The following are some suggested themes around which papers may be presented:
    1. Infrastructure models for open air Ramleela presentations
    2. Symbolism in Ramleela
    3. Transnational perspectives on the Ramleela in a globalized society
    4. Western and other influences in Ramleela
    5. Cost effective solutions to problems in the staging of Ramleela
    6. Models for the construction of the effigy of Rawan
    7. Voices from the Ramleela arena.

    (f) The Evolution of Ramleela
    While this topic is related to the previous one, it places a general emphasis on the discipline of Ramleela studies itself. How has Ramleela changed over the years in diaspora communities? How has it contributed to the development of the communities? What new perspectives have emerged and how have these viewpoints found parallel acceptability alongside traditional concerns? What new cross-‘technoscapes’, ‘ethnoscapes’ and ’ideoscapes’ are evolving and what approaches can be used to explain complex forces that influence Ramleela in diaspora communities? What is the state of contemporary Ramleela studies and how can this be improved? How does globalization influence the ways in which we understand Ramleela? To what extent are the realities of contemporary Ramleela problematizing the survival of traditional Ramleela in diaspora countries? What’s next?
    Presenters on this topic may consider the following:
    1. Open air Ramleela vs indoor staged Ramleela productions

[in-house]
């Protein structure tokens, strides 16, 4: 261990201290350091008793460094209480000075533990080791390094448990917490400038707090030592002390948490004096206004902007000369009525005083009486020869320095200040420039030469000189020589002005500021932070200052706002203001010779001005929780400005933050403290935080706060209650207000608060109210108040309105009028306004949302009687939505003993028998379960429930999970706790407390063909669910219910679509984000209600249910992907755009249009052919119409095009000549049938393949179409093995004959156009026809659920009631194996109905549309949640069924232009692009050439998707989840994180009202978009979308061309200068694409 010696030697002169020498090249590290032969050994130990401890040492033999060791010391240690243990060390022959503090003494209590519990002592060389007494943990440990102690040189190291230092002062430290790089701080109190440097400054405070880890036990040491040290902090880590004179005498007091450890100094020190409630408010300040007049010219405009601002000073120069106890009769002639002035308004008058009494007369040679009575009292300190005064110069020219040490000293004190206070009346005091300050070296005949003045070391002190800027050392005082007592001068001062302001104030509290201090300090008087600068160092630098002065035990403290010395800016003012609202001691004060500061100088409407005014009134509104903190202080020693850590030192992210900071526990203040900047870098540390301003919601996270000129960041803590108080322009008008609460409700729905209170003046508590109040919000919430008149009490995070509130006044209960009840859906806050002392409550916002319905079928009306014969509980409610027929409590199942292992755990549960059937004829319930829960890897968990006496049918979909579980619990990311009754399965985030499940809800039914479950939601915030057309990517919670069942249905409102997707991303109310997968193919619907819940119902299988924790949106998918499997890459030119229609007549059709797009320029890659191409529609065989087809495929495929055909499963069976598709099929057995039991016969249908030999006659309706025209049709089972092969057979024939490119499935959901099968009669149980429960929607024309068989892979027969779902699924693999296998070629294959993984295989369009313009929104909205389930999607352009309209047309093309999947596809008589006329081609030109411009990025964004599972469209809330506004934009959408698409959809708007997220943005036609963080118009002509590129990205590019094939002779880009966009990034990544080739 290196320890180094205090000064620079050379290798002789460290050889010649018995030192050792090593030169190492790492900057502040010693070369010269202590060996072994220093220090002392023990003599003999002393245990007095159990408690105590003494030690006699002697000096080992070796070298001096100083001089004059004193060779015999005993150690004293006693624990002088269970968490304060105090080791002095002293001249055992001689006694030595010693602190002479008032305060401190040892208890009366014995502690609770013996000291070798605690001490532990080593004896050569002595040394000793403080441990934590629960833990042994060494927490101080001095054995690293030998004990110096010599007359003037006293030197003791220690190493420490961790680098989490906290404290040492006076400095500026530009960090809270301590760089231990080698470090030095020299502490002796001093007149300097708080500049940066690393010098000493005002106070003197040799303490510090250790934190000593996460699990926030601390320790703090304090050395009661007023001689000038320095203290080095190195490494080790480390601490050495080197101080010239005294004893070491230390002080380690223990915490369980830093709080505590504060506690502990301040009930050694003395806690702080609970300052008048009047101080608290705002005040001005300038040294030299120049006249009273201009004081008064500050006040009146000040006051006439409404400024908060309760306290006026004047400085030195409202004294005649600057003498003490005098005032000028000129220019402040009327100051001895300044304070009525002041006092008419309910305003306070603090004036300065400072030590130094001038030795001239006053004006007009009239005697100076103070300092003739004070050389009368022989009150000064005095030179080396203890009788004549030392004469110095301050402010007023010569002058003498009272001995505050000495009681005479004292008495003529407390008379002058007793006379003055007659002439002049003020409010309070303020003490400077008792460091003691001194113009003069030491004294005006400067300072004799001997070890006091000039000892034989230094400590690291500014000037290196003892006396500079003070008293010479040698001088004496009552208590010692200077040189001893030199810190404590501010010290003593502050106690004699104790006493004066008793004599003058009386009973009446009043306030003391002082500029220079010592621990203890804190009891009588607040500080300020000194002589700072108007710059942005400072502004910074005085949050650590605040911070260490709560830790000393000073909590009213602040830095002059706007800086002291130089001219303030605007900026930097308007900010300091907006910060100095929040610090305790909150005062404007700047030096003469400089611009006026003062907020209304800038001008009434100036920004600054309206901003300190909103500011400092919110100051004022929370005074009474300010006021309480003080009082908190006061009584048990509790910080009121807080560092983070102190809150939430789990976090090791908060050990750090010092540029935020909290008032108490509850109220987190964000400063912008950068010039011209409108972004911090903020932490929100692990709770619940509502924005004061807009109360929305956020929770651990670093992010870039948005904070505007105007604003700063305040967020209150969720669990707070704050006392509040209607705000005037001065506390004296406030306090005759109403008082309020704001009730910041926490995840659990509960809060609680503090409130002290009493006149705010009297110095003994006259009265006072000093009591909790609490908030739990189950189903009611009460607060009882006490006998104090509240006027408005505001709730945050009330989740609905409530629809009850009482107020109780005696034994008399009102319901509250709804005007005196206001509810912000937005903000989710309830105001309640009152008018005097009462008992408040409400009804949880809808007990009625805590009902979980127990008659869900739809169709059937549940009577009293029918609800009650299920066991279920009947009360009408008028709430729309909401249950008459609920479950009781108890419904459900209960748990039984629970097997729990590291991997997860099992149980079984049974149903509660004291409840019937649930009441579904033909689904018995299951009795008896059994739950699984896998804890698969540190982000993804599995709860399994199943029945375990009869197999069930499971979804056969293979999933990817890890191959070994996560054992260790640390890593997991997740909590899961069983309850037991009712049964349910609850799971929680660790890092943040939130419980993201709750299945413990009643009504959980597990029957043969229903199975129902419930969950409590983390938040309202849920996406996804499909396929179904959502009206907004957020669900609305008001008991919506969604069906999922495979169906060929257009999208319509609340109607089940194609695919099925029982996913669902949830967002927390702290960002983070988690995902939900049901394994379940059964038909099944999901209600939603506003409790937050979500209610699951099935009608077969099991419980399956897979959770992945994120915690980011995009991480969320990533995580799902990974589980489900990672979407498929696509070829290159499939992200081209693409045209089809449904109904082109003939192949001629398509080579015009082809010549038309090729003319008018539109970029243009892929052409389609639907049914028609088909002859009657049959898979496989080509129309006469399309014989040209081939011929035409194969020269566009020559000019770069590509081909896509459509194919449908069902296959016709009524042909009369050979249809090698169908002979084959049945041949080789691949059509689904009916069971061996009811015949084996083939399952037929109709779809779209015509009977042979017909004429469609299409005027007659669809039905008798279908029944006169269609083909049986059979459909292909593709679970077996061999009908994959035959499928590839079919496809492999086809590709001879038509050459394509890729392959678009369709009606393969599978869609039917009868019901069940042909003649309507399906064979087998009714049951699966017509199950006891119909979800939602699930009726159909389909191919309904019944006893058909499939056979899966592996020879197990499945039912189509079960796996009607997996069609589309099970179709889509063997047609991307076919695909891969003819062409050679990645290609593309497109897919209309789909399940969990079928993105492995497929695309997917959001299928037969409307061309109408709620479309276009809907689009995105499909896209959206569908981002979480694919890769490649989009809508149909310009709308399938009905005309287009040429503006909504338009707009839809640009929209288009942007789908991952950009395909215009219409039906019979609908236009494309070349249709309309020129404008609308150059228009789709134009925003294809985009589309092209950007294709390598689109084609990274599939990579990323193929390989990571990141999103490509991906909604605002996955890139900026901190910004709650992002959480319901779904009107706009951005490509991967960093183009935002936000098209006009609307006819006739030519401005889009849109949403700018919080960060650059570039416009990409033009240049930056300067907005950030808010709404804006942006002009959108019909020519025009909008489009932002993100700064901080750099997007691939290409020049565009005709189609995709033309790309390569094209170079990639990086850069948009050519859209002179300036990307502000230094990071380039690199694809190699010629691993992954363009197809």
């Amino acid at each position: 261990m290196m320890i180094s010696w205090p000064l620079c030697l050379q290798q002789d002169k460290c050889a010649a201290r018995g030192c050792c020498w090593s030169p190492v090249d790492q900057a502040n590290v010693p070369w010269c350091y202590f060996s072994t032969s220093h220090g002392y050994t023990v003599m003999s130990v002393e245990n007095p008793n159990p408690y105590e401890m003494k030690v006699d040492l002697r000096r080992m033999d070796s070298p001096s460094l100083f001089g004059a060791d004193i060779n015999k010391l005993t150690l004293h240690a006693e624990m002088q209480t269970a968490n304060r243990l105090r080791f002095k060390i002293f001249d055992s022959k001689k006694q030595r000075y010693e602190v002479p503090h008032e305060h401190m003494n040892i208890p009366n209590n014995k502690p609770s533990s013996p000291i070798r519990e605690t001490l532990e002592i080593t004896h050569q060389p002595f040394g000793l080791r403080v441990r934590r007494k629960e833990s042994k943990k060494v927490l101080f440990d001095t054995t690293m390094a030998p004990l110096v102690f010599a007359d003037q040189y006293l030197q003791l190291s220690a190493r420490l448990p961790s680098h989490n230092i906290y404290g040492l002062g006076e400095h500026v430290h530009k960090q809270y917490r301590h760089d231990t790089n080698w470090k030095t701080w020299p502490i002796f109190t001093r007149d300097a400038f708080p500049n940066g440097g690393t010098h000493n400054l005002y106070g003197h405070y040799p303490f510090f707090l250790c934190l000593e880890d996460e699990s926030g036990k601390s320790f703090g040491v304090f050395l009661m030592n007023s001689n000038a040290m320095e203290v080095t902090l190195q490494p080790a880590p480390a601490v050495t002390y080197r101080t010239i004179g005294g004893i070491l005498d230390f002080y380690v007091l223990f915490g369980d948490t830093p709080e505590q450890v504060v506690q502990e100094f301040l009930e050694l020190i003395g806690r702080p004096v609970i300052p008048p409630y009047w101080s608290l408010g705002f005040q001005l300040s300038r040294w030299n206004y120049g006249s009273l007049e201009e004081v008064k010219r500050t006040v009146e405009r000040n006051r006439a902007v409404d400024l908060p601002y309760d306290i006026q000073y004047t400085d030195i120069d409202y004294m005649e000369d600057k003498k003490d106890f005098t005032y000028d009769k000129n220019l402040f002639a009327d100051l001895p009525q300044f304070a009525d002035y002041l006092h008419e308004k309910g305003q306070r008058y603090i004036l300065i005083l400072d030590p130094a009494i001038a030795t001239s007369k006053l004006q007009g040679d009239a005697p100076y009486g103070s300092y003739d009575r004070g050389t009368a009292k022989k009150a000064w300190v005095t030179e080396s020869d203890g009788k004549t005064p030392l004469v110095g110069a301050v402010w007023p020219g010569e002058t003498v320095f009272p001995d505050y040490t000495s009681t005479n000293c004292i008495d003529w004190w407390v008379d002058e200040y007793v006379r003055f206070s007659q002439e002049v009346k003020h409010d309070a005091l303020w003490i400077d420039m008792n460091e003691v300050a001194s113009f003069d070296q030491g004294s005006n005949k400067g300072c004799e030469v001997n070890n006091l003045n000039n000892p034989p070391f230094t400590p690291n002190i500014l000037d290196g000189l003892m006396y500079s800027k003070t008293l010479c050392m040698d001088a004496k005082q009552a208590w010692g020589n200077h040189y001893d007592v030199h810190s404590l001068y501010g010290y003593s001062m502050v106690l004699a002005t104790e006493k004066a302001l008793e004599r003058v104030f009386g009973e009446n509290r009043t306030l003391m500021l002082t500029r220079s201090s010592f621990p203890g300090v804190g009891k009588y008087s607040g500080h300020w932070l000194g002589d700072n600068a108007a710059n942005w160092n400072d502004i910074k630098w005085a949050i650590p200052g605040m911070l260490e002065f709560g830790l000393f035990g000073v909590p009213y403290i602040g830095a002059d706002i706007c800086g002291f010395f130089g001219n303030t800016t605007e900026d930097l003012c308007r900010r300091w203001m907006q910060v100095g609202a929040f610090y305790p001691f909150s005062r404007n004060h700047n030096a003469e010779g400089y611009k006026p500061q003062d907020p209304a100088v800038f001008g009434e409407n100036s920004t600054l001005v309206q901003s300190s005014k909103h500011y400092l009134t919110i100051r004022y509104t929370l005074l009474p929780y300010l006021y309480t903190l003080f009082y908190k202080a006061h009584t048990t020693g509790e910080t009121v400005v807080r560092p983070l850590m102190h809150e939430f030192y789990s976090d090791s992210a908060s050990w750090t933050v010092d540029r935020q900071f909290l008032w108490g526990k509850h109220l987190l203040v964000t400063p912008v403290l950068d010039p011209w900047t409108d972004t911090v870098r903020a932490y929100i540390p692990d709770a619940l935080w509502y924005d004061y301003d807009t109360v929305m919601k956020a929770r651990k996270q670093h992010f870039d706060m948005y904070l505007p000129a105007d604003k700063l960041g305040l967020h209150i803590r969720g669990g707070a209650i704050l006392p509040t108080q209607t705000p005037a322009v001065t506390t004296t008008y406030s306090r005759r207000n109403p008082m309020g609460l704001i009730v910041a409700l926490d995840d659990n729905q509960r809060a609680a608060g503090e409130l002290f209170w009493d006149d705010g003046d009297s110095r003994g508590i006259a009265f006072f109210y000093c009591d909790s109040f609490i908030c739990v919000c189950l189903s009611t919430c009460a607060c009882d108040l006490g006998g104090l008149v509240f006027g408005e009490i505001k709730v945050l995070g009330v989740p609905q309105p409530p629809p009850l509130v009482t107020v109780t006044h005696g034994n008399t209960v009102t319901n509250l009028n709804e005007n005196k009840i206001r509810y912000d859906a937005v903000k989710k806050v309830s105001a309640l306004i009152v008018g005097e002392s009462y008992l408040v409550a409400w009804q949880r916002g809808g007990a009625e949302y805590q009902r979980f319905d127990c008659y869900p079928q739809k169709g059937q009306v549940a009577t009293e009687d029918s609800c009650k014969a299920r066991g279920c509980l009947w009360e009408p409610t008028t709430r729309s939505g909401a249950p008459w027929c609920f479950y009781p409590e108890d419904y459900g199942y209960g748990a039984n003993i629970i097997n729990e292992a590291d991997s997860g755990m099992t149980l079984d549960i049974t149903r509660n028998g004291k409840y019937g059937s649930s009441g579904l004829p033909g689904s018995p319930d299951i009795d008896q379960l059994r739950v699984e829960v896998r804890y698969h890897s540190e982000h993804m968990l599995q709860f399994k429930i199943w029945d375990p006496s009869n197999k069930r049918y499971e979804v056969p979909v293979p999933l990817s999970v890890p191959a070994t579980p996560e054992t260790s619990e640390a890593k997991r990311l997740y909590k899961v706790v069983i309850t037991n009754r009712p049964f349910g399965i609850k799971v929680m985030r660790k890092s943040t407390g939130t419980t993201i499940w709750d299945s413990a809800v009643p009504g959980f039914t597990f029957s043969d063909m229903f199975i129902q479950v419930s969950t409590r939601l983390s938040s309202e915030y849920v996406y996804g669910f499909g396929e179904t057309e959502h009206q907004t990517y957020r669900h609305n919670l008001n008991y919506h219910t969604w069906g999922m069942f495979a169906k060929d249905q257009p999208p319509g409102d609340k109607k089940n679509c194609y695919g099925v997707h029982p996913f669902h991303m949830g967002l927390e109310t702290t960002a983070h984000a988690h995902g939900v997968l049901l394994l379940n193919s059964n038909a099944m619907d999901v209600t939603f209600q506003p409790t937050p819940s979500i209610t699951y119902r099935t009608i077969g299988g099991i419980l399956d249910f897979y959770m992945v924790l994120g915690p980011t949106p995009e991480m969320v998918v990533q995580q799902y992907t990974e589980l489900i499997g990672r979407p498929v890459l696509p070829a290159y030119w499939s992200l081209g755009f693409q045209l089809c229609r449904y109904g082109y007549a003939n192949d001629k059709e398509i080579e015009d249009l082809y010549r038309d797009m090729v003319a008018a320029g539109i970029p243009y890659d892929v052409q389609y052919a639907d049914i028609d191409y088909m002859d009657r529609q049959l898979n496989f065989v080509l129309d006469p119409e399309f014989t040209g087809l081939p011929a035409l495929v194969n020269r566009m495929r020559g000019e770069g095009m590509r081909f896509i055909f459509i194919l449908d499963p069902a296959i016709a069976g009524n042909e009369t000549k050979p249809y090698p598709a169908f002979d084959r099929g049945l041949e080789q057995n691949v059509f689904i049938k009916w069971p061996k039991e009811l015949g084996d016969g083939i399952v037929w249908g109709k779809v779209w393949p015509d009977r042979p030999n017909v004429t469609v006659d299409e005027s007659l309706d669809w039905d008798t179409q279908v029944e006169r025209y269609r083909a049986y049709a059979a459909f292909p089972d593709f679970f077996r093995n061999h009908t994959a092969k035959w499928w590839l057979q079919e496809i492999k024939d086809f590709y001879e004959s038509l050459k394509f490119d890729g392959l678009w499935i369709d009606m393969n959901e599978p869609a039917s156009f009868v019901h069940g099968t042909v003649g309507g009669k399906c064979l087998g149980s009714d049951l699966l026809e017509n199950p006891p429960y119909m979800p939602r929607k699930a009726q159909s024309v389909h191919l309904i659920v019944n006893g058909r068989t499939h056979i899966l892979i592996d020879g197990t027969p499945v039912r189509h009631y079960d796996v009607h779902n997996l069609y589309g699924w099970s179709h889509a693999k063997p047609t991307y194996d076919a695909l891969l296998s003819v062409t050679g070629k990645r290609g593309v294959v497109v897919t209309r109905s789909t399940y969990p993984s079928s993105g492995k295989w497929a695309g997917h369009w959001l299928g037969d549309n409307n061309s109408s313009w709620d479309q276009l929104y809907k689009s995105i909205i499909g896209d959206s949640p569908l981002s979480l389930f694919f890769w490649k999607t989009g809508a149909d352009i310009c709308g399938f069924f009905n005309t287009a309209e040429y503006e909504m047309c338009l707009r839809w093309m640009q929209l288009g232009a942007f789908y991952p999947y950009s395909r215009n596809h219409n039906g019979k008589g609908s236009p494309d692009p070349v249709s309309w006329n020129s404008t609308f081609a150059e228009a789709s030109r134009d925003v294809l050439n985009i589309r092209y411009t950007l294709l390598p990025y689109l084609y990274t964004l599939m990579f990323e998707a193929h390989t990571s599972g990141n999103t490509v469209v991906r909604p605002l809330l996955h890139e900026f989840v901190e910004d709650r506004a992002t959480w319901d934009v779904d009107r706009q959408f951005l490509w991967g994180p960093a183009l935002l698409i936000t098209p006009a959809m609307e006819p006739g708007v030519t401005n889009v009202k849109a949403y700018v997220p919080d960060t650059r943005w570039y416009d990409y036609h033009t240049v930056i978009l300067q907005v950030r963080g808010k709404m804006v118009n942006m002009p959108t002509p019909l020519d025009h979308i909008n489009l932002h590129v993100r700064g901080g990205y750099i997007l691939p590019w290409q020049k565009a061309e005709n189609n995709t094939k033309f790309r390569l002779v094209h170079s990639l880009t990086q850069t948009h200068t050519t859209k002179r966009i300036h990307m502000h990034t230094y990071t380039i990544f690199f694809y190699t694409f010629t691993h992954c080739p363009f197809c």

2. Traditions vs innovations in the Ramleela productions
    3. Socio-religious context of Ramleela
    4. Ramleela in India and in the Caribbean: shifts and possibilities
    5. The influence of migration, assimilation and acculturation on Ramleela productions
    6. Modeling Ramleela for 21st-century Ramleela practitioners
    7. Event management: risks, vulnerabilities and management issues in Ramleela in the 21st century
    8. Ramleela then and now
    9. Perspectives for Ramleela in the 21st century
    10. Ramleela and the education system
    11. Youths and Ramleela: challenges and opportunities
    12. Ramleela, ethnicity, race and politics
    13. Involvement of government and private sector in Ramleela
    14. Youth in Ramleela

    (g) Gender issues in Ramleela

    Can Ramleela shape identities in the modern world? How are Ramleela communities involved in the general social practices that reinforce inequalities or abuses within those communities? Do differences between sexes play a major role in Ramleela activities and do they produce different perspectives on what constitutes Ramleela identity? Are Ramleela identities or activities tied to sex and gender identity? How does Ramleela offer opportunities for change on perspectives of sex and gender issues? Does Ramleela offer opportunities for diaspora Ramleela communities to break with the ancestral traditional approaches to Ramleela and create their own version of the Ramleela? To what extent can we speak of ‘gendered’ Ramleelas?
    The following are some suggested thematic presentations in this category:
    1. Gender issues in Ramleela celebrations
    2. Women in Ramleela: contribution, challenges and vulnerabilities

    (h) Film/short documentary
    The conference committee also invites film submissions for exhibition on Saturday 13 July 2013 from 6.pm. Documentaries must be based on some aspect of Ramleela. Individuals and groups are asked to limit the film/video presentation to fifteen minutes. Videos must be sent in before the conference on either DVD or USB flash drives, accompanied by relevant information such as: Name of Producer, Title of Presentation, a short description (abstract) of the video, length of video, sponsor (if any) and any other relevant information.